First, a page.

Corrosion on copper coil of motor


#1

I was replacing my motor bearings and noticed some corrosion on the coils. The motors still work well, apart from the rough bearings that is. I am not certain of the extent of corrosion,. If the coils are actually exposed though, I expect they will corrode through the diameter of the wire very quickly. Has this been seen before/often?

A note on how they have been maintained: other than a fresh water rinse after each expedition, no maintenance. I have not sealed them or used any oil, so I am pretty happy with how well they work and how long they have been lasting in salt water. (7 or 8 salt water expeditions. Usually in the water for 1 -2 hours or more. Plus they don’t get a proper rinse until I get home.)

I included a picture of the bottom of one motor to show the corrosion of the bearing. The bottom bearings were worse than the top as they were harder to rinse properly.


#2

Hi Darcy. My experience with this has been that the armature frame will eventually corrode if it has not been pretreated. I did some experimentation with this. When I was experimenting with a 0.5% bleach solution with which to decontaminate/disinfect the OpenROV. Exposure to salt water will probably yield the same results.

What I observed is that the armature frame corrodes but the copper winding remained unaffected. The copper winding is coated with an enamel during the manufacturing process. However, the armature frame does not appear to be treated.

I tested three motors during the experiment. Two motors were straight “out of the box” and one was treated with rustoleum crystal clear enamel paint. All were rinsed thoroughly with fresh water and sprayed with a silicone lubricant after the rinse. One of the untreated motors was exposed to distilled water, fresh water rinsed, and sprayed with lube (control). One of the untreated motors was exposed to a 0.05% bleach solution, fresh water rinsed, and sprayed with lubricant (experimental #1). And the third motor (treated was exposed to 0.05% bleach solution, fresh water rinsed, and then sprayed with lubricant (experimental #2).

On the distilled water (control) unit I noticed only light oxidation on the armature frame and magnets of the motor and no corrosion on the copper winding, no corrosion on the bearing. . On the 0.05% bleach Experimental #1) unit I had heavy corrosion on the armature and corrosion/pitting on the motor magnets but no corrosion on the copper winding, moderate corrosion on the bearing. On the Treated (experimental #2) unit which was pretreated with rustoleum enamel, I had no corrosion on any components.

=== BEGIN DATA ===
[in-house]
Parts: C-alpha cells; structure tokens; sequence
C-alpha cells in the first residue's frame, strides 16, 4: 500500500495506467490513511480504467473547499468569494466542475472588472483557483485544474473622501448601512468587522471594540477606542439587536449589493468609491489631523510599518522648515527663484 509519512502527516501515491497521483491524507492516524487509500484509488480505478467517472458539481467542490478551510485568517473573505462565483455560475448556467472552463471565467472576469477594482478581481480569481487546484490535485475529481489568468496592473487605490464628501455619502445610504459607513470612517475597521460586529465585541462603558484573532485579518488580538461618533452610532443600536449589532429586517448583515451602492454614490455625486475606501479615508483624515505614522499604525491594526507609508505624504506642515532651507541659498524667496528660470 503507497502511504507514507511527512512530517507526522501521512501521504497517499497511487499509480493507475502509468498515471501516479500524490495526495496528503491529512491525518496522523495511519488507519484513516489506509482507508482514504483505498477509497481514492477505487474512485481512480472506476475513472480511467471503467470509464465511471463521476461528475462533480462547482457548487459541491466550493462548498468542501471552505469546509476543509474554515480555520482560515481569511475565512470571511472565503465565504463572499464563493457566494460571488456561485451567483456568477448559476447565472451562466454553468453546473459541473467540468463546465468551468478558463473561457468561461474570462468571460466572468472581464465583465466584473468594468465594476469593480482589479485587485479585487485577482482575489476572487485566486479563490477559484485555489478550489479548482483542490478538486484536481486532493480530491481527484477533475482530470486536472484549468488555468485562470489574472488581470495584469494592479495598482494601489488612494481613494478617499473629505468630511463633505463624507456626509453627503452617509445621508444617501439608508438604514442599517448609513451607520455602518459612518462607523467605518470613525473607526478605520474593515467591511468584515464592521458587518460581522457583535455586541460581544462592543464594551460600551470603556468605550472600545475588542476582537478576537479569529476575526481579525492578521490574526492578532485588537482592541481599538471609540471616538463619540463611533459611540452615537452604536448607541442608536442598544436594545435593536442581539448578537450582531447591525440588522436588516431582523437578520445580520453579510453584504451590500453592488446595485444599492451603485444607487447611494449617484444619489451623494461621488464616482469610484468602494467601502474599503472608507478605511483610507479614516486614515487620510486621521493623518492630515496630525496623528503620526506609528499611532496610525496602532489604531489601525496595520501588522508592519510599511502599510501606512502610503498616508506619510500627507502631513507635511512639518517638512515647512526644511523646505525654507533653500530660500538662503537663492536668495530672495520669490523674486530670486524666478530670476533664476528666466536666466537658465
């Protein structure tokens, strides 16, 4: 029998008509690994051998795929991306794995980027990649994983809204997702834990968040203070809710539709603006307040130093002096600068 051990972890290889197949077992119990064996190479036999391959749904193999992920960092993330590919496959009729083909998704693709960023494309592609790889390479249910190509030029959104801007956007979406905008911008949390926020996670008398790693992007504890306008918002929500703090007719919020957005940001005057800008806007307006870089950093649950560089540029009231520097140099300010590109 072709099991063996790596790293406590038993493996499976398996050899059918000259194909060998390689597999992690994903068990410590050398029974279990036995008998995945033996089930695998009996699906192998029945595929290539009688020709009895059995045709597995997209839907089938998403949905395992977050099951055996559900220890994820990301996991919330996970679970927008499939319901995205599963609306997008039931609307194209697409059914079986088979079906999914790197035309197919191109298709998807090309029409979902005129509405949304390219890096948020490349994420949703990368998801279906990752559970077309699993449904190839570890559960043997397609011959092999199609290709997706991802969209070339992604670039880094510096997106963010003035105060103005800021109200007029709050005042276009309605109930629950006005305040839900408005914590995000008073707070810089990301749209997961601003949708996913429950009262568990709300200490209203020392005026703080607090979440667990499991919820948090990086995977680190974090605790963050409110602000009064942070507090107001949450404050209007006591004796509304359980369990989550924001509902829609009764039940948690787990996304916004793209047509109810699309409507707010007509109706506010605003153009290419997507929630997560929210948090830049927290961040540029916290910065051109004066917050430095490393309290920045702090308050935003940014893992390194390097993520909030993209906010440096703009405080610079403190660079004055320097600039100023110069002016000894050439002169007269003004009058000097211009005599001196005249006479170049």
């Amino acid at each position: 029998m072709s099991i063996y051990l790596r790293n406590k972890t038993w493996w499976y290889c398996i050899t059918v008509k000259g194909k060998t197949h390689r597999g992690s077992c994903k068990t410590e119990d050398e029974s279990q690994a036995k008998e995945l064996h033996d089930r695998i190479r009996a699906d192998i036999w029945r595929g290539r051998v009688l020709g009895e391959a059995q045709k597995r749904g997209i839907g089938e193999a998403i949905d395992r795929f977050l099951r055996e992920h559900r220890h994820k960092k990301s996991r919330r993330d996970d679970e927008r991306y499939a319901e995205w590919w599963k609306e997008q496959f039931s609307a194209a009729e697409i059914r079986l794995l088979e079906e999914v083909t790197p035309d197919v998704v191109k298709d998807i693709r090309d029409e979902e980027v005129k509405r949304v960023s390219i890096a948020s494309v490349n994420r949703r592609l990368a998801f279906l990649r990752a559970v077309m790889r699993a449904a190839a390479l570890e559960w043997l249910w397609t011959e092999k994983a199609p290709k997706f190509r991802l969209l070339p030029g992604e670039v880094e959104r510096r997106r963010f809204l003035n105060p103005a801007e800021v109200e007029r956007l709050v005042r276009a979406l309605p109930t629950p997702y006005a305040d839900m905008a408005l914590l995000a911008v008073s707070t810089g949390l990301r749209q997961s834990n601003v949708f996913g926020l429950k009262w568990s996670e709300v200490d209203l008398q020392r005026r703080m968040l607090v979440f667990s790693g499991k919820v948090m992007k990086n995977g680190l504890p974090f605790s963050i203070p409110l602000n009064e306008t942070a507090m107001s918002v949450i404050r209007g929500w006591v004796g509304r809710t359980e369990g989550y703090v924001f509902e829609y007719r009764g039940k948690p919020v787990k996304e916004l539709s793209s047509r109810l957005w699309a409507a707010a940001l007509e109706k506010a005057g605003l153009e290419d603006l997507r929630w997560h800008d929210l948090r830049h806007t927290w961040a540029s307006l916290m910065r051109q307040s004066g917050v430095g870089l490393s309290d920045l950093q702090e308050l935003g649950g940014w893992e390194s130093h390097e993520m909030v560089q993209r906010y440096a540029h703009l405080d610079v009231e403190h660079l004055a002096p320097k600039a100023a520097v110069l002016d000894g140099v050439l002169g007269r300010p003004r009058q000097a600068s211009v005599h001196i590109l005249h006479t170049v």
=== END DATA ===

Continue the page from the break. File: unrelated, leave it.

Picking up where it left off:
Since I did not apply rustoleum to the bearings I am assuming that the fresh water rinse and spray lubricant was sufficient to protect bearing assembly.

The armature frame is probably composed of ferrous material, thus unless it is well protected it will corrode rather easily. The magnets are probably Neodymium which is not very resistant to oxidation which would account for their rapid oxidation in presence of bleach solution (oxidizer) .

My conclusion is that (clean) freshwater rinse is absolutely necessary after each exposure to either fresh or salt water. A water disbursal lubricant spray should also be reapplied after the fresh water rinse is completed. The lubricant spray should be compatible with motor & ROV components.

Pretreating motor windings with rustoleum crystal clear enamel in very thin coat(s) is effective in corrosion abatement of some components of the motors. Since bearing assemblies can not practically be coated with enamel spray, fresh water rinse and lubricant is the only “practical” measure of corrosion abatement for bearings.

These suggestions are based on preliminary analysis of my experimental data/observations.

A detailed report of experimental methodology and observations should be published on the OpenROV site by the end of next week.

Hope this helps


#3

Ceramic and SS bearings are available for these motors, Check with the local off road model car racers as they are always one step ahead of everyone else in this regard, They also rewind motors for more power and are familiar with how to treat for corrosion.


#4

Oh, I should have noted in the post that the new bearings are ceramic. :slight_smile: Hooray!

That is a good idea to check with RC racers!